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August 23, 2014

Comments

Peter Garrison

Is the photographer barefoot?

hillsider

Not everybody agrees that the new sidewalks are wide enough!

Editor,

Caution: diners, bag ladies from Hillsborough, huge umbrellas, baby buggies, dogs, bikers, skateboarders, meter cops, construction laborers and out of towners are cramming (whenever it’s gonna be done already) Burlingame Avenue to the point of no return. Is this scene a bad thing? Consider the taxes that the stores can pay to the street repair fund. Yes, for many of the day-to-day activities around here, this massive growing roadblock is a bad thing. Consider the travel jams on the sidewalks now. Where to walk? In the streets? On the right side? Easier shouted than done on Burlingame Avenue.

An article on gothamist.com references a user on Reddit who said, “there will be 2-3 people walking side by side, taking up the entire width of the sidewalk. We’ll be walking towards each other and, without fail, they won’t shrink to make room for anyone to pass. Is this a chicken kind of thing? First person to move loses?”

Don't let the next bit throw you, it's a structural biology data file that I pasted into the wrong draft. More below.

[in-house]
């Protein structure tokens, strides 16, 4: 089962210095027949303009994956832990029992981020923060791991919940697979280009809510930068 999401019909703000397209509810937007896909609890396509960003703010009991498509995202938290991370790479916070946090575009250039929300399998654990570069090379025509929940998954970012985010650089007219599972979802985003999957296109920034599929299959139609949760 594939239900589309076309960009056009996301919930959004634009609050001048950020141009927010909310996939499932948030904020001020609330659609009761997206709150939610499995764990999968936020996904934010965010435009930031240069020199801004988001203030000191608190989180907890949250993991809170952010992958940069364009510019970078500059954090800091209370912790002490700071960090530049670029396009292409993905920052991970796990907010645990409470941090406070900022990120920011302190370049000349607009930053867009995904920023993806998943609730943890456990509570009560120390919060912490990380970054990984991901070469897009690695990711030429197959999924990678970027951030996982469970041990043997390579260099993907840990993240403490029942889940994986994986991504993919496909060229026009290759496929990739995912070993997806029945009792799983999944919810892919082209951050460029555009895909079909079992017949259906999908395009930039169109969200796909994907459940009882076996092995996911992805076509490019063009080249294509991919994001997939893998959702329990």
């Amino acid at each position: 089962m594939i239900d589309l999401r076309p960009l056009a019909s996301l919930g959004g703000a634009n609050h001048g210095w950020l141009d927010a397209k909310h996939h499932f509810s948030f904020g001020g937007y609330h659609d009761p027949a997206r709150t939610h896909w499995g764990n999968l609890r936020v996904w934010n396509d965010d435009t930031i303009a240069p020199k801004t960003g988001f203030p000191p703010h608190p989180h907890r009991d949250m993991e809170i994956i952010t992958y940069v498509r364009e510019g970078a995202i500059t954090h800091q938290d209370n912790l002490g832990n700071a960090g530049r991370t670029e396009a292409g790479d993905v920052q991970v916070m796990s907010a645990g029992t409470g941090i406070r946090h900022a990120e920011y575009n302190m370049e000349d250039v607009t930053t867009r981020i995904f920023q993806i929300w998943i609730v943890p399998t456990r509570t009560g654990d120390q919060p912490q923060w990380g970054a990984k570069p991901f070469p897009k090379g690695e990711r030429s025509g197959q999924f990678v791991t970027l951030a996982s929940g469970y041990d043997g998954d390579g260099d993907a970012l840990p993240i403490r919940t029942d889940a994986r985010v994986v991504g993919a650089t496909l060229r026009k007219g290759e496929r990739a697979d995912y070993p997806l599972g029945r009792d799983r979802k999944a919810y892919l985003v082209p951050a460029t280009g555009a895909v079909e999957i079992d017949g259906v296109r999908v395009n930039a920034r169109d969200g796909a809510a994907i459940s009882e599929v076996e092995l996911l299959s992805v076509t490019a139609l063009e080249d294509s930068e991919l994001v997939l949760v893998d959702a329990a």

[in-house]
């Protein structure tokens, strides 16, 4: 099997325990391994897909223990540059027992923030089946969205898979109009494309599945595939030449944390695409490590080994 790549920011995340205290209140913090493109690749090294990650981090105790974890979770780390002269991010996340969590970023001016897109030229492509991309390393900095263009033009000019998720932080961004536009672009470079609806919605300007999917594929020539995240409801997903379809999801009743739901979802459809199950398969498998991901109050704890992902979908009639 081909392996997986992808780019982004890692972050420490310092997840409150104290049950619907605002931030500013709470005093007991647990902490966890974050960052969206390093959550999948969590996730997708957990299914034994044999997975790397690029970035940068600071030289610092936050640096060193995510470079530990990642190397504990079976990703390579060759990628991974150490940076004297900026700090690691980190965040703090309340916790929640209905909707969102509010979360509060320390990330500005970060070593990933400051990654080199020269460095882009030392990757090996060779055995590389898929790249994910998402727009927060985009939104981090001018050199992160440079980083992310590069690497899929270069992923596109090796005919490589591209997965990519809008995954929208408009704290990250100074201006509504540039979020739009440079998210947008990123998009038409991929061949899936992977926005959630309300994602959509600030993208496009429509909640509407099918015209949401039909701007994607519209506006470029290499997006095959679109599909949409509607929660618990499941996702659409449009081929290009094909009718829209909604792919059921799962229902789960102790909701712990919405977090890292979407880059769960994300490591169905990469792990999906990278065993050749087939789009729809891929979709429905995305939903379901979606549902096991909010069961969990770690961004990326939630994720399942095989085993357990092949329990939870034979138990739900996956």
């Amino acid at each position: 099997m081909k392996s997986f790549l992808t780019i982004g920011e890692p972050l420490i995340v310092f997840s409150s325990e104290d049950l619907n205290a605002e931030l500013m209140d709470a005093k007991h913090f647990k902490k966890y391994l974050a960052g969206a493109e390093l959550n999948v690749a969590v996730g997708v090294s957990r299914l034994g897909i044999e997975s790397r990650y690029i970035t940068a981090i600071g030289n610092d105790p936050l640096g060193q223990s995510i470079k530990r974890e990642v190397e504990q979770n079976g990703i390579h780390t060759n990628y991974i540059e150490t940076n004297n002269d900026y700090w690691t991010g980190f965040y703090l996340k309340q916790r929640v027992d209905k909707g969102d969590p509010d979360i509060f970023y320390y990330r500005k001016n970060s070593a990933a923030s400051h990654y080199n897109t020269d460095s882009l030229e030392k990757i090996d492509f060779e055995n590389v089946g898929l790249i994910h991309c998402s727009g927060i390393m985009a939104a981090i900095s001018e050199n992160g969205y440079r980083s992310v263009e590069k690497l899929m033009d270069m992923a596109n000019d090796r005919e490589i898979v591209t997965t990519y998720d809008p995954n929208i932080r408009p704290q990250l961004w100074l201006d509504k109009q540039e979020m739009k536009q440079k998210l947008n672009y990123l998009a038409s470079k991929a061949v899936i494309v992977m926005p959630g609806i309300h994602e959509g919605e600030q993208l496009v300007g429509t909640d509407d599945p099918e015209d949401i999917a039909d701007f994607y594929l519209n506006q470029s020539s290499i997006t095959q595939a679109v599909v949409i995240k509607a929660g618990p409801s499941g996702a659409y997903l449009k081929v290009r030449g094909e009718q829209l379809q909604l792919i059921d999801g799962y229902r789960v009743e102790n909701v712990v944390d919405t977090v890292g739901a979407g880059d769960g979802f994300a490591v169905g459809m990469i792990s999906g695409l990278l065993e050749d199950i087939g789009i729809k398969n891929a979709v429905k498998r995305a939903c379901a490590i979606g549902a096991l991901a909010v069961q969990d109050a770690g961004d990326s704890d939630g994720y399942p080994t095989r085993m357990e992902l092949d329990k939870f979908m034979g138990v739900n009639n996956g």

We are playing chicken out there. It’s bump or be bumped, Burlingame.

Willi Paul

Burlingame

Peter Garrison

Walking on The Ave has its own timing and pace. It's slower than Chicago, but faster than San Mateo. You can tell off-islanders by their speed, weaving or sudden stops; like a DUI applicant or a distracted driver on the road. I just cut to the inside as I dodge the newstands, parking meters (and the hanging flower baskets that drip water from being watered mid-day?!) then I snap back into the main flow of locals.

Bruce Dickinson

Before we trip over ourselves in self-felicitations, Bruce Dickinson suspects that Planner Dan may be friends, yes really good friends with someone in the City of Burlingame planning department.